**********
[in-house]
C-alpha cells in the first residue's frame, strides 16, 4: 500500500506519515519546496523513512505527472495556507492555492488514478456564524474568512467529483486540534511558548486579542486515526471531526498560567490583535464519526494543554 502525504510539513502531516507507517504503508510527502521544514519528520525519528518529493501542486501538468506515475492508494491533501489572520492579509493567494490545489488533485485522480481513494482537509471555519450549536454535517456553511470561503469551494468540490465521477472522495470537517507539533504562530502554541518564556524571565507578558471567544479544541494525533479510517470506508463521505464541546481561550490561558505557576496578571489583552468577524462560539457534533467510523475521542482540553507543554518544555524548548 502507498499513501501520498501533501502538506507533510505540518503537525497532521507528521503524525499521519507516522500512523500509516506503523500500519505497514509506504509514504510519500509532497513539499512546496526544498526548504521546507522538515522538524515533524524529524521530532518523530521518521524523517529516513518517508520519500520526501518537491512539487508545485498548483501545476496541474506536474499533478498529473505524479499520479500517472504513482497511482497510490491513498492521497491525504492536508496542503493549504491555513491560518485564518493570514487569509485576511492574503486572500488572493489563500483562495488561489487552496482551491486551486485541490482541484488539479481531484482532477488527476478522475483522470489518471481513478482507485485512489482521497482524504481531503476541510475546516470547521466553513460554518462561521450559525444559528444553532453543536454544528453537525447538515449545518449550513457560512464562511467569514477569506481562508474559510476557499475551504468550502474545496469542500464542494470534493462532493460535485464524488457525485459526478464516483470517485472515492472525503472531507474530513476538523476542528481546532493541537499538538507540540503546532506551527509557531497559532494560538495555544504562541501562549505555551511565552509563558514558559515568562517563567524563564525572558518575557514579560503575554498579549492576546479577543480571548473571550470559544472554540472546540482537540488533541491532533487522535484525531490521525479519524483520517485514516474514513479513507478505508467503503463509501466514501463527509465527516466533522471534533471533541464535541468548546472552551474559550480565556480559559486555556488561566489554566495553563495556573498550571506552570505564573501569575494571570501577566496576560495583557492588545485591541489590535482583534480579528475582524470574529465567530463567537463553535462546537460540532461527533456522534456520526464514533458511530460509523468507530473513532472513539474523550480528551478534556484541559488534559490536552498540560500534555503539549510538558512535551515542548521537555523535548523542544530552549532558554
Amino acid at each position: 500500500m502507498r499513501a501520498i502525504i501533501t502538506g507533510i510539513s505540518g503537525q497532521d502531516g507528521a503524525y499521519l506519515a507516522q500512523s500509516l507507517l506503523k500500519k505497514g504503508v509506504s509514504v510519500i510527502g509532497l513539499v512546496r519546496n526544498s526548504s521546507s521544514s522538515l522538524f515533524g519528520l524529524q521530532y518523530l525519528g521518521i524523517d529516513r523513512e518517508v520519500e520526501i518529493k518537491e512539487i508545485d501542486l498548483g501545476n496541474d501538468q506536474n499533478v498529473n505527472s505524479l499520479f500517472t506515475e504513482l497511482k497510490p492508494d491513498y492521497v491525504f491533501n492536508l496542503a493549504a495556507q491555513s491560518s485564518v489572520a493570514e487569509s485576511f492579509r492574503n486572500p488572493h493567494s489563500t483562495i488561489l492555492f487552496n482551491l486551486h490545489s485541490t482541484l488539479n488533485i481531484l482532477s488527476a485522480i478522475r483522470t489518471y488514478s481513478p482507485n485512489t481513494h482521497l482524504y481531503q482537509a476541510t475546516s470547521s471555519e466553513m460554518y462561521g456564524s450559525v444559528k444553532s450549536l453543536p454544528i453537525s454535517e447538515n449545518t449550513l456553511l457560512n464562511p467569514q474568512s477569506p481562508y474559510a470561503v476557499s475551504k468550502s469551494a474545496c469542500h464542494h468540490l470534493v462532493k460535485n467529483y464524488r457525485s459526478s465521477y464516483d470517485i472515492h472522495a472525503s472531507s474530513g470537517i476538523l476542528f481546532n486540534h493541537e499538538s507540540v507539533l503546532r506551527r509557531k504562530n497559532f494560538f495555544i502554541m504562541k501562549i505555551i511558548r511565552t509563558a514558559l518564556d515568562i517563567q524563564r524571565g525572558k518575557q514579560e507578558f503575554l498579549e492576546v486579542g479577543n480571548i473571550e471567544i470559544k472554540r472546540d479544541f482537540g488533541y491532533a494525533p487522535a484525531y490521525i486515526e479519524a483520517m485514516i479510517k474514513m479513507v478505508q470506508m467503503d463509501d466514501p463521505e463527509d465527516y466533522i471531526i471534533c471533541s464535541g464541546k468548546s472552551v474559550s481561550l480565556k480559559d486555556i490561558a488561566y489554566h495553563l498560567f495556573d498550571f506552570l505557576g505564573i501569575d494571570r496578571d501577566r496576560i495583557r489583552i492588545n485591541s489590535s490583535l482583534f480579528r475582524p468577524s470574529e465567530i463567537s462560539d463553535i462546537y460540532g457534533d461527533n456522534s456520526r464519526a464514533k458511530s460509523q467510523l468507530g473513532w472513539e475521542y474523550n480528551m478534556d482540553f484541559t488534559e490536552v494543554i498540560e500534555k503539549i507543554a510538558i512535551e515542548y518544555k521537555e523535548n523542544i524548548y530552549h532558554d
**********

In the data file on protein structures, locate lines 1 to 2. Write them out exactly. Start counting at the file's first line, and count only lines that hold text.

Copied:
[in-house]
C-alpha cells in the first residue's frame, strides 16, 4: 500500500506519515519546496523513512505527472495556507492555492488514478456564524474568512467529483486540534511558548486579542486515526471531526498560567490583535464519526494543554 502525504510539513502531516507507517504503508510527502521544514519528520525519528518529493501542486501538468506515475492508494491533501489572520492579509493567494490545489488533485485522480481513494482537509471555519450549536454535517456553511470561503469551494468540490465521477472522495470537517507539533504562530502554541518564556524571565507578558471567544479544541494525533479510517470506508463521505464541546481561550490561558505557576496578571489583552468577524462560539457534533467510523475521542482540553507543554518544555524548548 502507498499513501501520498501533501502538506507533510505540518503537525497532521507528521503524525499521519507516522500512523500509516506503523500500519505497514509506504509514504510519500509532497513539499512546496526544498526548504521546507522538515522538524515533524524529524521530532518523530521518521524523517529516513518517508520519500520526501518537491512539487508545485498548483501545476496541474506536474499533478498529473505524479499520479500517472504513482497511482497510490491513498492521497491525504492536508496542503493549504491555513491560518485564518493570514487569509485576511492574503486572500488572493489563500483562495488561489487552496482551491486551486485541490482541484488539479481531484482532477488527476478522475483522470489518471481513478482507485485512489482521497482524504481531503476541510475546516470547521466553513460554518462561521450559525444559528444553532453543536454544528453537525447538515449545518449550513457560512464562511467569514477569506481562508474559510476557499475551504468550502474545496469542500464542494470534493462532493460535485464524488457525485459526478464516483470517485472515492472525503472531507474530513476538523476542528481546532493541537499538538507540540503546532506551527509557531497559532494560538495555544504562541501562549505555551511565552509563558514558559515568562517563567524563564525572558518575557514579560503575554498579549492576546479577543480571548473571550470559544472554540472546540482537540488533541491532533487522535484525531490521525479519524483520517485514516474514513479513507478505508467503503463509501466514501463527509465527516466533522471534533471533541464535541468548546472552551474559550480565556480559559486555556488561566489554566495553563495556573498550571506552570505564573501569575494571570501577566496576560495583557492588545485591541489590535482583534480579528475582524470574529465567530463567537463553535462546537460540532461527533456522534456520526464514533458511530460509523468507530473513532472513539474523550480528551478534556484541559488534559490536552498540560500534555503539549510538558512535551515542548521537555523535548523542544530552549532558554